Briggs - Antarctic Husky

Antarctic Husky

Briggs (brother to Stratton!*) was my heaviest dog and pulled in the back pair, closest to the sledge. When unfit he weighed in about 120 lbs which dropped to about 105-110 when he had run off some of his fat! He's not long off base in this shot hence the remains of some blubber attached to his fur. A complete escape artist he was capable of contorting his lower jaw enough to chew through his own collar.

*Briggs and Stratton are a British the manufacturers of small engines particularly used in lawnmowers though the latter are uncommon in Antarctica.

Huskies were used in Antarctica for a little under a hundred years. They were first used for transport during the Southern Cross expedition under Carsten Borchgrevink 1898 -1900. In the early years, they were the only form of transport other than foot, as the 20th Century progressed, so more effective and more reliable mechanized transport became available. For a long time these motor vehicles were only really trustworthy on relatively flat, smooth surfaces and even then a gifted mechanic nearby was often a necessity.

Dog sleds remained until well into the 1970's as a required transportation solution. They were much more flexible than motor vehicles available at the time, considerably lighter (for travelling across crevassed regions or sea-ice) and could cope with the broken up / fractured terrain often encountered in Antarctica better than the early tracked vehicles.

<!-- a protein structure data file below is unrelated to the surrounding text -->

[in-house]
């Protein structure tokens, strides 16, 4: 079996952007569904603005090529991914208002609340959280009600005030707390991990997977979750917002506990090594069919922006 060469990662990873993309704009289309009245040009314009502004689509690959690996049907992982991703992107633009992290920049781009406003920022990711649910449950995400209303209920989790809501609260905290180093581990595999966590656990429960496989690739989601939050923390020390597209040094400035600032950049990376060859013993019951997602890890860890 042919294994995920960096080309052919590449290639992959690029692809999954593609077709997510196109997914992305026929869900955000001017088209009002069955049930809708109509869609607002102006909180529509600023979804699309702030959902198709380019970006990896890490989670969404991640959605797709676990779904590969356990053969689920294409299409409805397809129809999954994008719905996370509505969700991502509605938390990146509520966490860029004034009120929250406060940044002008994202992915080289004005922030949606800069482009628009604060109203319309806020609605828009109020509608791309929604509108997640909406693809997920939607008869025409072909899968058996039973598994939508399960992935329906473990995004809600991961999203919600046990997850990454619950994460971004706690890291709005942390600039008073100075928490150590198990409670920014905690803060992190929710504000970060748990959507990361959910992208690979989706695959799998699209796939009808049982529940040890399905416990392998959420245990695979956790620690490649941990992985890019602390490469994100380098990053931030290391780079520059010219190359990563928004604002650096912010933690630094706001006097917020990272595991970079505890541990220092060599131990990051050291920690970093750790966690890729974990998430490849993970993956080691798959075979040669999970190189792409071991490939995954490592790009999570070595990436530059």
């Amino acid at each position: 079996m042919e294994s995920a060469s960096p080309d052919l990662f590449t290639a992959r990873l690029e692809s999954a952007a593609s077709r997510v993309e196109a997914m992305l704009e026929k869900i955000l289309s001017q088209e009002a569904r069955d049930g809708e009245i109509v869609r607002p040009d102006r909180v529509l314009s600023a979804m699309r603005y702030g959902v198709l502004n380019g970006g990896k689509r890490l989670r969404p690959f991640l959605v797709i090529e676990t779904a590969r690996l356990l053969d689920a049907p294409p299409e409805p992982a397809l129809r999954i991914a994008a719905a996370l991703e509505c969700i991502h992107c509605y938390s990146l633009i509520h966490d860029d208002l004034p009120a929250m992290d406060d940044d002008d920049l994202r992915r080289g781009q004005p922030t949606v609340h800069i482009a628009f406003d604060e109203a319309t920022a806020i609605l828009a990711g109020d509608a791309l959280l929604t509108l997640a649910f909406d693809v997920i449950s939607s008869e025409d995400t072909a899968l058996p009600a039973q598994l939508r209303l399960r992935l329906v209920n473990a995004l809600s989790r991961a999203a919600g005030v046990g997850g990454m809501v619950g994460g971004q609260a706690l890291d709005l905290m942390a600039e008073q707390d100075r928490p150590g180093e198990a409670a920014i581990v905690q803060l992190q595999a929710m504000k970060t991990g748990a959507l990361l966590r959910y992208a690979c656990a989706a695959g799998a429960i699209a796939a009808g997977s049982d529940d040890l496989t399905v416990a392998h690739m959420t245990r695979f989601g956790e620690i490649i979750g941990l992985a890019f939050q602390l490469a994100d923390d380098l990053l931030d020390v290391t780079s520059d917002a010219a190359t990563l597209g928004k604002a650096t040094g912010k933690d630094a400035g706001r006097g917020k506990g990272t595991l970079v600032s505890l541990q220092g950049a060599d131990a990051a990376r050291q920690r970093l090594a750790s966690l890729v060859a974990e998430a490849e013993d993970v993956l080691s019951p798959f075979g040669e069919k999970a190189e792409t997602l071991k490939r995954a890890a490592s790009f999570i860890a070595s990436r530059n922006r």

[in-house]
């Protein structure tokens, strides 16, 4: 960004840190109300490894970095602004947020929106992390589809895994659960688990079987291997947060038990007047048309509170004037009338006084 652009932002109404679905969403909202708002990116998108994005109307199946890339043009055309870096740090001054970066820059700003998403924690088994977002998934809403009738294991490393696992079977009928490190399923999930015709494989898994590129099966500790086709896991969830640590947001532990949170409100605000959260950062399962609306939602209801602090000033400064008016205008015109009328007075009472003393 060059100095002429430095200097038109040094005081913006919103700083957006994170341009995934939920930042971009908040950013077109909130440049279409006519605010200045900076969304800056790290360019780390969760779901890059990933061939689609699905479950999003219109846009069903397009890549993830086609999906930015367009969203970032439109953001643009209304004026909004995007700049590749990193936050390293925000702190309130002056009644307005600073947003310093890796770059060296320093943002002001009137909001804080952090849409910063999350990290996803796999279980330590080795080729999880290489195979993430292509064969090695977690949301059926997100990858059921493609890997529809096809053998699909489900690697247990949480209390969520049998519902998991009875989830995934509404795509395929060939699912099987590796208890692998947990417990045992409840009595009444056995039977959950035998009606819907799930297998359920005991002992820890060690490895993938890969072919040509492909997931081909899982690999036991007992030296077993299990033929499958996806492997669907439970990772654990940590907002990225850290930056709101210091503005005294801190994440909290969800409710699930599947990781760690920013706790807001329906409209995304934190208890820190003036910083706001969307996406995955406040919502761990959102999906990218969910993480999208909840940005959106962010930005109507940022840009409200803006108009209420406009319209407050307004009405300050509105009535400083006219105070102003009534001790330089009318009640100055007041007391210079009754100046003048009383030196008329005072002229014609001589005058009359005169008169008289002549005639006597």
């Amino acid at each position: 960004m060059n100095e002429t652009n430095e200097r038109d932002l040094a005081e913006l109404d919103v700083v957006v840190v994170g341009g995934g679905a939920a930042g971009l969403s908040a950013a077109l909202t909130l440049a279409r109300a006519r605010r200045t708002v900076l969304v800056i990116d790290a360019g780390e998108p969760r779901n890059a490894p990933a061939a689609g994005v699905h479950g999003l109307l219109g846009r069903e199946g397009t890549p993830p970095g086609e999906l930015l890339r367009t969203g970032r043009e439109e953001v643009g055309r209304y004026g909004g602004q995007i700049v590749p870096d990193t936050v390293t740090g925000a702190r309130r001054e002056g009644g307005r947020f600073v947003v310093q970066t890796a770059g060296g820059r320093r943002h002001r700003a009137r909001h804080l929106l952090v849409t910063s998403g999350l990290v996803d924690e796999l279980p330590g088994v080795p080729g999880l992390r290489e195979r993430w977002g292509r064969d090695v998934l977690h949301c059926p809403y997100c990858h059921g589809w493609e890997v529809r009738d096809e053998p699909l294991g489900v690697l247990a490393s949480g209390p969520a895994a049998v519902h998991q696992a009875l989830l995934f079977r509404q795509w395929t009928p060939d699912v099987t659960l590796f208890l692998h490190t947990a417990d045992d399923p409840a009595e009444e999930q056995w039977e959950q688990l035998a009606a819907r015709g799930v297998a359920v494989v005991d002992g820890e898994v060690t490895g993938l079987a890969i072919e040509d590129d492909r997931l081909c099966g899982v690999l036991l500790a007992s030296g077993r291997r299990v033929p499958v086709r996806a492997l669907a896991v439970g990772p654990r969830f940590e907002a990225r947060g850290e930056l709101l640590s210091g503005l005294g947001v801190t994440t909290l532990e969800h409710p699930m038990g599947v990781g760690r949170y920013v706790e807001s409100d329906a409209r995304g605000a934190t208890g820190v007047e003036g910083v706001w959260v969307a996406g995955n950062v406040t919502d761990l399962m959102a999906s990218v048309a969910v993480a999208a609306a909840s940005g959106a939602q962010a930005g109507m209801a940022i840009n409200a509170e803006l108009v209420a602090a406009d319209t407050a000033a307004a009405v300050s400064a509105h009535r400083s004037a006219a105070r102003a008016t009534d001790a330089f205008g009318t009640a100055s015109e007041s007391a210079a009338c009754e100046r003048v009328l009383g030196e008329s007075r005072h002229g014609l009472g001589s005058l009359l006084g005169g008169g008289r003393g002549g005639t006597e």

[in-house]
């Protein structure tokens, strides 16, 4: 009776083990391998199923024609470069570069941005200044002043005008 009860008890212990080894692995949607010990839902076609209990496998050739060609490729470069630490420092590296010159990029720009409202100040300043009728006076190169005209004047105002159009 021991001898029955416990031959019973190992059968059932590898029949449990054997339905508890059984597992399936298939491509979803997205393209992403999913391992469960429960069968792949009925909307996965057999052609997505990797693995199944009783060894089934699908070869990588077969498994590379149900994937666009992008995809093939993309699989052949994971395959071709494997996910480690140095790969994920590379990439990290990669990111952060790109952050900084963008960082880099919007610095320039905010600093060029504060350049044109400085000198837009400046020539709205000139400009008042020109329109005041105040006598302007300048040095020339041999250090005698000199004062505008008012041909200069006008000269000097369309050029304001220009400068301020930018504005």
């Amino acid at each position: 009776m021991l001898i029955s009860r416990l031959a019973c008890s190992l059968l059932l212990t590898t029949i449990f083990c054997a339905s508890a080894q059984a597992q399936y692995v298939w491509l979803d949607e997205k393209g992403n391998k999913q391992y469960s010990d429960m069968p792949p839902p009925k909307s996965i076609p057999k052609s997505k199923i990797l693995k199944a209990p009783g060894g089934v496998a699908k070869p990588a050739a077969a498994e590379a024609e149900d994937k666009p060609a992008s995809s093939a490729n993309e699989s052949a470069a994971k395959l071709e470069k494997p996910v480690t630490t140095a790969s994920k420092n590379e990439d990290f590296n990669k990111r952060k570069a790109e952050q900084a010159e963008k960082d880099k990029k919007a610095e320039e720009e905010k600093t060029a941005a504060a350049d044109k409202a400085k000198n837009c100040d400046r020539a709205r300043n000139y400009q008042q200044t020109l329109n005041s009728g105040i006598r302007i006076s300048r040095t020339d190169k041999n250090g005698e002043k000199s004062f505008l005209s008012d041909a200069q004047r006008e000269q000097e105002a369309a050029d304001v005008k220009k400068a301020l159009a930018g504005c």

They were kept, initially as a back-up for mechanized transport and then later when not required for this, for "recreational" purposes. Many generations of Antarctic personnel on scientific bases regarded their experiences in Antarctica as being greatly enhanced by the presence of the dogs and the possibility of sledging trips with them.

In 1991, the fear that distemper from dogs could spread to seals and the impact they could have on wildlife if they escaped led to a new clause in the Antarctic Treaty.

"Dogs shall not be introduced onto land or ice shelves and dogs currently in those areas shall be removed by April 1 1994".

The last dogs were removed from Antarctica on Feb 22nd 1994. All that remains of these most loyal of man's companions in the most extreme place on earth is their history and photographs.

If you think about it, as Amundsen used dog sleds to reach the South Pole and his sled was being pulled by dogs at the time, dogs even reached the South Pole momentarily before the first man did!


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Photo credit - Drummond Small